Birth defects are devastating to most families. Everyone wants a healthy baby, but when a major birth defect occurs it can cause tremendous emotional strain on families and bring lifelong challenges to the child. We as physicians try to comfort many families by explaining that many defects are caused by factors out of our control, such as genetic abnormalities. In many cases, birth defects happen and there isn’t anything that could have been done to prevent it. There is one possible defect that is 100% preventable—Fetal Alcohol Spectrum Disorder (FASD.)
Alcohol and drug use during pregnancy can cause physical birth defects and developmental difficulties in children that may not present until they are of school age. At birth, we see infants that can have abnormal facial features, growth problems, heart problems and difficulties with their vision or hearing. As these children get older, problems with behavior, learning and self-control become big issues. Many of these children have lower IQs and great difficulty not only with school, but living independently in society.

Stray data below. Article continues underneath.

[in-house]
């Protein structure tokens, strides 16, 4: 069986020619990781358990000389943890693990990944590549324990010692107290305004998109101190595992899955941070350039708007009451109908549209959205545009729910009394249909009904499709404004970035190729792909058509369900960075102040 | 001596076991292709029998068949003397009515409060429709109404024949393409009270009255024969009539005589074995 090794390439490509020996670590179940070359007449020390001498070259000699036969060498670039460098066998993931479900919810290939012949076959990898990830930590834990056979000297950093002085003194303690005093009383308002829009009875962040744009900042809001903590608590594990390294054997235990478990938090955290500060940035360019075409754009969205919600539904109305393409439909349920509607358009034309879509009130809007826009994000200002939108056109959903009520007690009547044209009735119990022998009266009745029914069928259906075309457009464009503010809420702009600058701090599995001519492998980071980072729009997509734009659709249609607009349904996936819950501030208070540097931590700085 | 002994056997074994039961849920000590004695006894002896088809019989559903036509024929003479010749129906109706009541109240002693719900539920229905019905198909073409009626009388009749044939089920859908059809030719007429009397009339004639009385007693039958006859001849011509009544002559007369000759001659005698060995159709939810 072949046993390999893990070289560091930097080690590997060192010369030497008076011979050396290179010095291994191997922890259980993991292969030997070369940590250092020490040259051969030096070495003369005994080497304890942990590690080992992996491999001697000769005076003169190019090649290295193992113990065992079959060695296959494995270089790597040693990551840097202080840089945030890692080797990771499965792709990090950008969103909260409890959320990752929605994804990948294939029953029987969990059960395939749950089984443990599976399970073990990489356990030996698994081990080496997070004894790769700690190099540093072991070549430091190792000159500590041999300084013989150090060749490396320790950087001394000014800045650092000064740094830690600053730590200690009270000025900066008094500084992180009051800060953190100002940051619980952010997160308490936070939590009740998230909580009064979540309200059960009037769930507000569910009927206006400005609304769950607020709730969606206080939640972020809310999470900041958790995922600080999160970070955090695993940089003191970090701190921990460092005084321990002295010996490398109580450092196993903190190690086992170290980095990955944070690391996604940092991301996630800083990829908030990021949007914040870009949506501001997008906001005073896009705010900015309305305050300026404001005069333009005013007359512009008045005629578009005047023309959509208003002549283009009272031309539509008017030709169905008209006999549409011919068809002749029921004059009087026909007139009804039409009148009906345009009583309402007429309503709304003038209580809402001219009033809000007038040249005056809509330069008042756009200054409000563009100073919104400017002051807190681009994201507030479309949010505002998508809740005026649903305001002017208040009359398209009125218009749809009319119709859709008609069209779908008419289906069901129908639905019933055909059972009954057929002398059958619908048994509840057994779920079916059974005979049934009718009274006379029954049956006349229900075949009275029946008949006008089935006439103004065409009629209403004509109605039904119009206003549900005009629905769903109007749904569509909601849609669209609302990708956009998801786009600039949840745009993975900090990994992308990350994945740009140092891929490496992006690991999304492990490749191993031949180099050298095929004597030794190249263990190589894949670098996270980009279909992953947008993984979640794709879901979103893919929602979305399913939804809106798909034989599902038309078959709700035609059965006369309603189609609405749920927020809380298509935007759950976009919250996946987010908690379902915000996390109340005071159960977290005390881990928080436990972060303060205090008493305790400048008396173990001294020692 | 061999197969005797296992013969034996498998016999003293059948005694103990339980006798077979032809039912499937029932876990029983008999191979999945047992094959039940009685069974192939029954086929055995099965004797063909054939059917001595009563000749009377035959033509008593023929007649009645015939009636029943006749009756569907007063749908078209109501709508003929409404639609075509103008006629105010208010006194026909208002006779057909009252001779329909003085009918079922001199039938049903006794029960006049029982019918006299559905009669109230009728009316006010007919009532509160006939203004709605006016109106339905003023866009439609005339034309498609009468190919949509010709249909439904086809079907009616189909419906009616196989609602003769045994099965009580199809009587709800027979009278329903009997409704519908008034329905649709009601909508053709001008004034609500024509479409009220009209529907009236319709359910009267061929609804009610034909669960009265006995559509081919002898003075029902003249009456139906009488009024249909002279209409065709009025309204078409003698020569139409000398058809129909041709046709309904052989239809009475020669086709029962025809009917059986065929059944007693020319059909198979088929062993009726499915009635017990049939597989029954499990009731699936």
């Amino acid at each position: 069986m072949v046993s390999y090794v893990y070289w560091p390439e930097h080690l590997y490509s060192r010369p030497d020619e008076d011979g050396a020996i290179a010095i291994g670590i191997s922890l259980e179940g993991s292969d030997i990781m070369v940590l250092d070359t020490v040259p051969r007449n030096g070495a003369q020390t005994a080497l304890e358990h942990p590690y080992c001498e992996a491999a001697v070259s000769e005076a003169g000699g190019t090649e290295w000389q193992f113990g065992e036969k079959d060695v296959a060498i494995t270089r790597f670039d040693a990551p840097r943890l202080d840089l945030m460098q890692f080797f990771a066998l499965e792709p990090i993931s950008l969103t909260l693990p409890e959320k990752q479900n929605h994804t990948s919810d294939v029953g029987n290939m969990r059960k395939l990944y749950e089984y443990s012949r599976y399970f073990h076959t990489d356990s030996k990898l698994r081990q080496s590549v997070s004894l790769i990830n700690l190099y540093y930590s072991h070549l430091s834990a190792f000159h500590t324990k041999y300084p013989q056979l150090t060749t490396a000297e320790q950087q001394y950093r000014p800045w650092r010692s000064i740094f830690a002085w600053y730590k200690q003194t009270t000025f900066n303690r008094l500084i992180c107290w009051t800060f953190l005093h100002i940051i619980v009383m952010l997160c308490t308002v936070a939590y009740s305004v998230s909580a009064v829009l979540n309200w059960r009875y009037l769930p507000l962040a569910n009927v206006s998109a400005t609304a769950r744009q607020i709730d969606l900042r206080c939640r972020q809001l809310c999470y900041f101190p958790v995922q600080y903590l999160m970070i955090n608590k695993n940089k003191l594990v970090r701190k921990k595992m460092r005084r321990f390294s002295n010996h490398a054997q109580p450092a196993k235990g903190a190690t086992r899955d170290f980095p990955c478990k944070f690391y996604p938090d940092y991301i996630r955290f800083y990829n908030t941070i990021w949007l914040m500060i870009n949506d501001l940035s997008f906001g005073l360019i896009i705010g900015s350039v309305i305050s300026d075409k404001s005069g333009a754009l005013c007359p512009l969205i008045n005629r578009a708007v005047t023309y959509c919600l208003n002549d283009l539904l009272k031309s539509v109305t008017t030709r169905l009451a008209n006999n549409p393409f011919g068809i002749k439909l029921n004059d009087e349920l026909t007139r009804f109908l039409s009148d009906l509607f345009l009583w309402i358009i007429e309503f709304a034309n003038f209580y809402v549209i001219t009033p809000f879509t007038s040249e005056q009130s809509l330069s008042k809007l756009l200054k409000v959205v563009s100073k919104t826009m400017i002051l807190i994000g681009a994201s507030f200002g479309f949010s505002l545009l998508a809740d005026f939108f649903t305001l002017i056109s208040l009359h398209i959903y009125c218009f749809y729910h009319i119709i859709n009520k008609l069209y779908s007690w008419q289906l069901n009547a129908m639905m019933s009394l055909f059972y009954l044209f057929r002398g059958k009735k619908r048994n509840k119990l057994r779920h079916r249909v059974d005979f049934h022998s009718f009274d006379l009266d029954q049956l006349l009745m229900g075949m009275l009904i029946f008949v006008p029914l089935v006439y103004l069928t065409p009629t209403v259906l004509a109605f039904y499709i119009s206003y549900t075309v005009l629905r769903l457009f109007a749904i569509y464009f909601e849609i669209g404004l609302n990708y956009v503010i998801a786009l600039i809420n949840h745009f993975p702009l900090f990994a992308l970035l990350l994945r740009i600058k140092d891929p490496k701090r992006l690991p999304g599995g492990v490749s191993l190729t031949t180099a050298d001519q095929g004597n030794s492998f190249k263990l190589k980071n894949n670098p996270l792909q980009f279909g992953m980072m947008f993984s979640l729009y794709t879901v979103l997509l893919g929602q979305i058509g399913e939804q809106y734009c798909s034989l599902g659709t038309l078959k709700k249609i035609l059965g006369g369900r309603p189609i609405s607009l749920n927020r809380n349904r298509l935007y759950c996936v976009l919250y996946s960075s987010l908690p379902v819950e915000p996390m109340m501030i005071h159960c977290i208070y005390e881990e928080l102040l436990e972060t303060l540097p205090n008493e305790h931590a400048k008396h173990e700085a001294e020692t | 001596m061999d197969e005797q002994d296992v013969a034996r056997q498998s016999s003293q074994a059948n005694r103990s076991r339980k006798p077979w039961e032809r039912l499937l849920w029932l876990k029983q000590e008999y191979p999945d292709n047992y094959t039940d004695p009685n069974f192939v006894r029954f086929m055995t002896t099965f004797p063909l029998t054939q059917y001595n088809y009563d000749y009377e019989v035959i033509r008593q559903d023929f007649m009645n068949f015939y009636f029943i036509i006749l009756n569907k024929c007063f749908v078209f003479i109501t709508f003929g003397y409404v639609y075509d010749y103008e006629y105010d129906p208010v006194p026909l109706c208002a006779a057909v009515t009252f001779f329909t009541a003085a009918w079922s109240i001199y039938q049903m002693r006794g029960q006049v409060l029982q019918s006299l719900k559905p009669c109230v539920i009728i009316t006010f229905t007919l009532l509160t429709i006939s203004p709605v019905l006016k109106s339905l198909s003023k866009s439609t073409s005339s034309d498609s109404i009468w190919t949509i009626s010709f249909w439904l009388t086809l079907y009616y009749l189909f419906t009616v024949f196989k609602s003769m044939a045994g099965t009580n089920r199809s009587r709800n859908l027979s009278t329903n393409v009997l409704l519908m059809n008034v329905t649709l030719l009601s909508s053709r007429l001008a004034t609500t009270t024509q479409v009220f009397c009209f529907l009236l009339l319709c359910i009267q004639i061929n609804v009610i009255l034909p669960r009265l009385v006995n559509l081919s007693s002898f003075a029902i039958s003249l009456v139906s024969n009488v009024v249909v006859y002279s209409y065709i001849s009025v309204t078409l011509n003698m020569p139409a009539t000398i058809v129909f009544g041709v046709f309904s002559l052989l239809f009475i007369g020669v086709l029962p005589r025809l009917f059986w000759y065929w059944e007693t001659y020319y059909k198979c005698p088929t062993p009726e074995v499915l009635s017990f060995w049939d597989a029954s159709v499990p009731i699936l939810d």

Children with FASDs might also have the following characteristics and behaviors:
– Smaller head size
– Shorter than average height
– Low body weight
– Poor coordination
– Hyperactive behavior
– Difficulty with attention
– Poor memory
– Difficulty in school, especially with math
– Learning disabilities
– Speech and language delays
– Intellectual disability
– Poor reasoning and judgment skills
– Sleep problems
– Kidney or bone problems
We know that chronic alcohol use and binge drinking (defined as four or more drinks in one sitting for women) can lead to problems in infants, but there are also many reports of pregnant women who only drink occasionally having infants born with problems related to alcohol exposure. No one knows if there is a safe amount of alcohol to consume when pregnant, nor if there is a safe time to drink during pregnancy. The best way to protect your baby is to abstain from alcohol completely if you’re pregnant or think you may be pregnant.
Your baby’s brain is always developing, so it’s never safe to start drinking, and it’s never too late to stop. Whether you are a family member, friend, or a pregnant woman yourself—everyone needs to help prevent birth defects caused from alcohol and drug exposure. There is always help available. OakBend Medical Center partners with The Arc of Fort Bend County to bring awareness and education to the community about FASDs (Fetal Alcohol Spectrum Disorders) and its effects on babies. Disclaimer: The contents of this article, including text and images, are for informational purposes only and do not constitute a medical service. Always seek the advice of a physician or other qualified health professional for medical advice, diagnosis, and treatment.